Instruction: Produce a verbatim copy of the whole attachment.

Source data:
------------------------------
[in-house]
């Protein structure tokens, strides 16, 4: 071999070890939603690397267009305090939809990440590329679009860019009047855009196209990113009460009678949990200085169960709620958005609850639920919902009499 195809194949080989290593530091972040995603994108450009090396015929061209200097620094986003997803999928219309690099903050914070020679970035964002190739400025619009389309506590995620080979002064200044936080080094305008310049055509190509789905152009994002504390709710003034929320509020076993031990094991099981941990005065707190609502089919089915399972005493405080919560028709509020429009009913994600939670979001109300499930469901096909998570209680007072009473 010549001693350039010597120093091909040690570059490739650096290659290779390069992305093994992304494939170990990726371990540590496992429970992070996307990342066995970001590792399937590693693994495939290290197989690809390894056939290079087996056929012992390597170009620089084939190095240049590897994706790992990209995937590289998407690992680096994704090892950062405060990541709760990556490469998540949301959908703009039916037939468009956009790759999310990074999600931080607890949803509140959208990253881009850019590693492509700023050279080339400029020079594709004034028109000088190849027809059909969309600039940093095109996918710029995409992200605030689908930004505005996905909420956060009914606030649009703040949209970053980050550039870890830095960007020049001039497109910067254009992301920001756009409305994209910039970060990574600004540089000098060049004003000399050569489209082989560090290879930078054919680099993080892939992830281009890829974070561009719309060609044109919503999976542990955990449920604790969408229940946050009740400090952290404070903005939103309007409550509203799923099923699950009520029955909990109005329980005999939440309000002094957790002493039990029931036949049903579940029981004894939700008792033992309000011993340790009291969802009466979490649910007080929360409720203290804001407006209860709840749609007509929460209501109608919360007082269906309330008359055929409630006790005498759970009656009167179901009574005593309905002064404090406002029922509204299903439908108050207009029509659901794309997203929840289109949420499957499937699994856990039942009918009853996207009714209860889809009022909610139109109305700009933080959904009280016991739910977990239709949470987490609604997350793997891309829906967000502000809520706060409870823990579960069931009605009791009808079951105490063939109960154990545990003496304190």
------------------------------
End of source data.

[in-house]
């Protein structure tokens, strides 16, 4: 071999070890939603690397267009305090939809990440590329679009860019009047855009196209990113009460009678949990200085169960709620958005609850639920919902009499 195809194949080989290593530091972040995603994108450009090396015929061209200097620094986003997803999928219309690099903050914070020679970035964002190739400025619009389309506590995620080979002064200044936080080094305008310049055509190509789905152009994002504390709710003034929320509020076993031990094991099981941990005065707190609502089919089915399972005493405080919560028709509020429009009913994600939670979001109300499930469901096909998570209680007072009473 010549001693350039010597120093091909040690570059490739650096290659290779390069992305093994992304494939170990990726371990540590496992429970992070996307990342066995970001590792399937590693693994495939290290197989690809390894056939290079087996056929012992390597170009620089084939190095240049590897994706790992990209995937590289998407690992680096994704090892950062405060990541709760990556490469998540949301959908703009039916037939468009956009790759999310990074999600931080607890949803509140959208990253881009850019590693492509700023050279080339400029020079594709004034028109000088190849027809059909969309600039940093095109996918710029995409992200605030689908930004505005996905909420956060009914606030649009703040949209970053980050550039870890830095960007020049001039497109910067254009992301920001756009409305994209910039970060990574600004540089000098060049004003000399050569489209082989560090290879930078054919680099993080892939992830281009890829974070561009719309060609044109919503999976542990955990449920604790969408229940946050009740400090952290404070903005939103309007409550509203799923099923699950009520029955909990109005329980005999939440309000002094957790002493039990029931036949049903579940029981004894939700008792033992309000011993340790009291969802009466979490649910007080929360409720203290804001407006209860709840749609007509929460209501109608919360007082269906309330008359055929409630006790005498759970009656009167179901009574005593309905002064404090406002029922509204299903439908108050207009029509659901794309997203929840289109949420499957499937699994856990039942009918009853996207009714209860889809009022909610139109109305700009933080959904009280016991739910977990239709949470987490609604997350793997891309829906967000502000809520706060409870823990579960069931009605009791009808079951105490063939109960154990545990003496304190």